Essential to organizational safety culture change is to ensure there was an ‘informed culture’ (Vecchio-Sadus, 2007). Vecchio-Sadus (2007) argued that informed culture is when; staff is presented with sufficient and clear information about the new expected safety behaviors and values; informed about potential risks they face in their duties; management effectively communicated underlined causes for incidents and near misses; staff is encouraged to report incidents and possible hazards in order to ensure improvement in overall safety management; and ensure there is effective communication both top down and bottom up for any safety matters.
Of the extensive research pertaining to organizational safety culture and safety performance, a major element that was identified as essential was effective safety induction and training and was noted as a vital part of demonstrating the required commitment. Bernard (2010) outlined the following essential training in order to promote organizational safety culture change, which were; training all staff and senior management on the new expected safety behaviors and values (HSE, 2013); training which utilizes a team work approach which will decrease staff anxiety about the proposed changes; providing training for managers on the required soft skills such as, mentoring, observational skills, listening and effective communication. Bernard (2010) argued that all such training must engage staff through non-adversarial and interactive safety training. Alvesson (2002) suggested that safety induction must be done for all new arrivals in order to promote the desired safety values and behaviors, and safety training must be ongoing in order to maintain a strong safety performance. A more proactive approach for organizational safety culture change, is the careful recruitment of new staff who exude the values and beliefs that are aligned with the desired safety culture (Alvesson, 2002)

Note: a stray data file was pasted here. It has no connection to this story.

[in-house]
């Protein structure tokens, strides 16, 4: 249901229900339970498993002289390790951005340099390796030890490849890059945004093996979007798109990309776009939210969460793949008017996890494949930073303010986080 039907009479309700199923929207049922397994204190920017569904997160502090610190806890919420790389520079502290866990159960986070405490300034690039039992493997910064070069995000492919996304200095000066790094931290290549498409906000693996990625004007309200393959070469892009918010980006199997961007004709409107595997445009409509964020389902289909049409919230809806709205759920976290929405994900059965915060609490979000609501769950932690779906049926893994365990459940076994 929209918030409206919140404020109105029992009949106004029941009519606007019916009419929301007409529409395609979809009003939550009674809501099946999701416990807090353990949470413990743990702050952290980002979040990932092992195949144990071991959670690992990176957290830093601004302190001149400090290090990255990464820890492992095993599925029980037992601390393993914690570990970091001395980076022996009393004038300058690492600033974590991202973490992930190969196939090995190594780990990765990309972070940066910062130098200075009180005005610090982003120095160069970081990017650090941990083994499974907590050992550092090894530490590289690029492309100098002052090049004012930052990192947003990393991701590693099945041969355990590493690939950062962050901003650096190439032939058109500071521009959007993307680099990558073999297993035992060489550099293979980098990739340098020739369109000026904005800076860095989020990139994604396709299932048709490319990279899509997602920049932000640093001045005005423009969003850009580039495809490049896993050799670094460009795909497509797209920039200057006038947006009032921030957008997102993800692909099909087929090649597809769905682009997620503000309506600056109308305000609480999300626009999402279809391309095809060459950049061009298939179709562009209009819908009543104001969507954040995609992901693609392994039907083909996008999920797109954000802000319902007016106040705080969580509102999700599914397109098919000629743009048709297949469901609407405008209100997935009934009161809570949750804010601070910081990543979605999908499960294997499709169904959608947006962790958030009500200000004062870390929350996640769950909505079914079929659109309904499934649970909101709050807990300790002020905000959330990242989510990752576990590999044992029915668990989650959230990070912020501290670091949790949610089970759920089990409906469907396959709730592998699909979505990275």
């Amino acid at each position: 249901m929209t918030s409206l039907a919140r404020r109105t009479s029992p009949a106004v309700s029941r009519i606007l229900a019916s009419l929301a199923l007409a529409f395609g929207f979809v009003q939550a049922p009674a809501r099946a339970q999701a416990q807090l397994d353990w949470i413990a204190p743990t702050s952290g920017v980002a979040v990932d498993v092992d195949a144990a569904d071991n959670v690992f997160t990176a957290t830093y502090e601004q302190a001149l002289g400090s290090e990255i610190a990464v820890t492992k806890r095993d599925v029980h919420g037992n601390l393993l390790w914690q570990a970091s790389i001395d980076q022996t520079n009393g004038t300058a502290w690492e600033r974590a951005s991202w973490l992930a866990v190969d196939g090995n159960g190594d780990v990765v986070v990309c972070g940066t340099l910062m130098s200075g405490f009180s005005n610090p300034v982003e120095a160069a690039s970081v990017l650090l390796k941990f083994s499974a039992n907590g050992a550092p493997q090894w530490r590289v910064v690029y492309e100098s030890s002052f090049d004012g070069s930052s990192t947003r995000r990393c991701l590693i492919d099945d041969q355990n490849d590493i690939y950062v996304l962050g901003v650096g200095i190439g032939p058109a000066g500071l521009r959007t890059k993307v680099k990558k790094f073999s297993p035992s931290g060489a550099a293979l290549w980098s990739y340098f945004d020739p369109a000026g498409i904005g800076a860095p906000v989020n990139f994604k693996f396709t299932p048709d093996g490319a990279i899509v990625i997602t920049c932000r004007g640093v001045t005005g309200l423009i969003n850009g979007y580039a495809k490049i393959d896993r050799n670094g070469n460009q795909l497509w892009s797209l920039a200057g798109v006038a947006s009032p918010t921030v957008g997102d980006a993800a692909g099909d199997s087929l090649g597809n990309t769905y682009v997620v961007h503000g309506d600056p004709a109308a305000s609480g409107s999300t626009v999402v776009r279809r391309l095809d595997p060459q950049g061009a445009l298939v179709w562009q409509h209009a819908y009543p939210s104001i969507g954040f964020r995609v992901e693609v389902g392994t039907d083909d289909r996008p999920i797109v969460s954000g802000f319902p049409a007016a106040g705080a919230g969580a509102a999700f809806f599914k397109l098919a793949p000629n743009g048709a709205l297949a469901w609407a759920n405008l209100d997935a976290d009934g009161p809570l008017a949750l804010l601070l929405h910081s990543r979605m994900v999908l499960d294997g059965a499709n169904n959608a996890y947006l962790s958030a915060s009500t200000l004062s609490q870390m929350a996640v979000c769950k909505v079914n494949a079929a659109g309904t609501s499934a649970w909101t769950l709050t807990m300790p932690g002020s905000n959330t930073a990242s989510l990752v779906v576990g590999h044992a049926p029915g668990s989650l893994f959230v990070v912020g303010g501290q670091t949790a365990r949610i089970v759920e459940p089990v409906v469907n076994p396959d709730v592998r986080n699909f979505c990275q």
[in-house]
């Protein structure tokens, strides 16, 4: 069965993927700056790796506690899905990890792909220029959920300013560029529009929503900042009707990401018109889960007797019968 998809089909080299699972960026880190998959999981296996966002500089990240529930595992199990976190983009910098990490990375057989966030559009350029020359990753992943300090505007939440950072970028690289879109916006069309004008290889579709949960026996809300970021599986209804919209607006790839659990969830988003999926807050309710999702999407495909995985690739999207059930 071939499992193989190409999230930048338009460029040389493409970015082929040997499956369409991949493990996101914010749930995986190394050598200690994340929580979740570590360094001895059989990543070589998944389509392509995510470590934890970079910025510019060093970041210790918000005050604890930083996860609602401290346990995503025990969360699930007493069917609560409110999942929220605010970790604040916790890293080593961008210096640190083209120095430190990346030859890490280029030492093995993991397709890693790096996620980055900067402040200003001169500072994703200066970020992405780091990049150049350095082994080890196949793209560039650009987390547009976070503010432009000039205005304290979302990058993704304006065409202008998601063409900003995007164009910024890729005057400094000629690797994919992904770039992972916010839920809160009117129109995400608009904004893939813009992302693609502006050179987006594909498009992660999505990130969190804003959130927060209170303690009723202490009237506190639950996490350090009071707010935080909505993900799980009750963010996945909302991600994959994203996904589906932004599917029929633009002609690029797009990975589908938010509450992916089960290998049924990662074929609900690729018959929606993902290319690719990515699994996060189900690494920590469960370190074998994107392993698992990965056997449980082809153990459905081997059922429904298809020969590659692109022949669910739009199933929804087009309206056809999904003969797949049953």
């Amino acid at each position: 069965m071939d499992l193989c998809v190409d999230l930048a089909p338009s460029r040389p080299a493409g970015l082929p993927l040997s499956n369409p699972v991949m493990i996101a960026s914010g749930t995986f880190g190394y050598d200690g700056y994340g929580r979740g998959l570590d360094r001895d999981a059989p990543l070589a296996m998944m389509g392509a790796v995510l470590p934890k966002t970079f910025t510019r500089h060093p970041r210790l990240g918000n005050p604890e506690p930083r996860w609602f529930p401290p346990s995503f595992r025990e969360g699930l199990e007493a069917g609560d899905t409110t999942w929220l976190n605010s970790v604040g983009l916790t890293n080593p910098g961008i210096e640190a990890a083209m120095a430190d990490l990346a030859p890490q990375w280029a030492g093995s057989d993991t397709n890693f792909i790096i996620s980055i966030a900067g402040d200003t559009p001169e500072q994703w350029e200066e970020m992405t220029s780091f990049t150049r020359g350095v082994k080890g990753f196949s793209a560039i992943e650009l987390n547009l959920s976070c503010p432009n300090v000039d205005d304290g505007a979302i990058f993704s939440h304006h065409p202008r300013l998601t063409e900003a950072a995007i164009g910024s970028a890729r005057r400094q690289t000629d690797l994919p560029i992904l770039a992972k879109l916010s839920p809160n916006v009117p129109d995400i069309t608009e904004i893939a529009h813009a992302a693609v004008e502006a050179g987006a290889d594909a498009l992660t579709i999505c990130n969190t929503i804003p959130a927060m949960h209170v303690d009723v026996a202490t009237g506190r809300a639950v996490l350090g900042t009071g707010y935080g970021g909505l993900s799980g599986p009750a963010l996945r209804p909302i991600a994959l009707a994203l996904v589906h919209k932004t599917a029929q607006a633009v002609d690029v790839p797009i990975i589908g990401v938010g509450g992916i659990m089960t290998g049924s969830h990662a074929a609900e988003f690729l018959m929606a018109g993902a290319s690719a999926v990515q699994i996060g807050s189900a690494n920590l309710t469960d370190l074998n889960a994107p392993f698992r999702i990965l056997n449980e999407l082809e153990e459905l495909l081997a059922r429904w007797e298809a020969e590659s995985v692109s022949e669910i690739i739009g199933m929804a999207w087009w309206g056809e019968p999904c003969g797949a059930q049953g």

In order for company senior management to achieve an organizational safety culture change they must be able to motivate their staff. Motivating staff to want to adhere to a safety culture change strategy can be achieved through obtaining recognition from senior management such as, promotions, organizational recognition and awards (Mullins & Christy, 2013). If an organization promotes individuals who display the new desired safety behaviors and values, and sanction those who do not, this will illustrate senior management’s commitment and will increase staff motivation to adhere to the changes (Bernard, 2010; Shien,1990; Alvesson, 2002).
- Senior management support through communications and leading by example
- Keeping employees informed of risks associated with their work
- Comprehensive safety and security training as a part of induction
- Ongoing safety and security training and communication
- Reward those who exude the desired elements of a strong safety culture
- Holding staff accountable who violate safety and security policies
If your organization truly wants to ensure they are prioritizing the well-being of their people and want to reduce expenditures associated with not conducting their due diligence in ensuring their duty of care, allow an NTI security and risk management professional to assist. Our experts can provide comprehensive risk, vulnerability and physical security assessments and assist any organization in mapping out an effective action plan to solve any identified issues. Contact: Info@nashtech.ca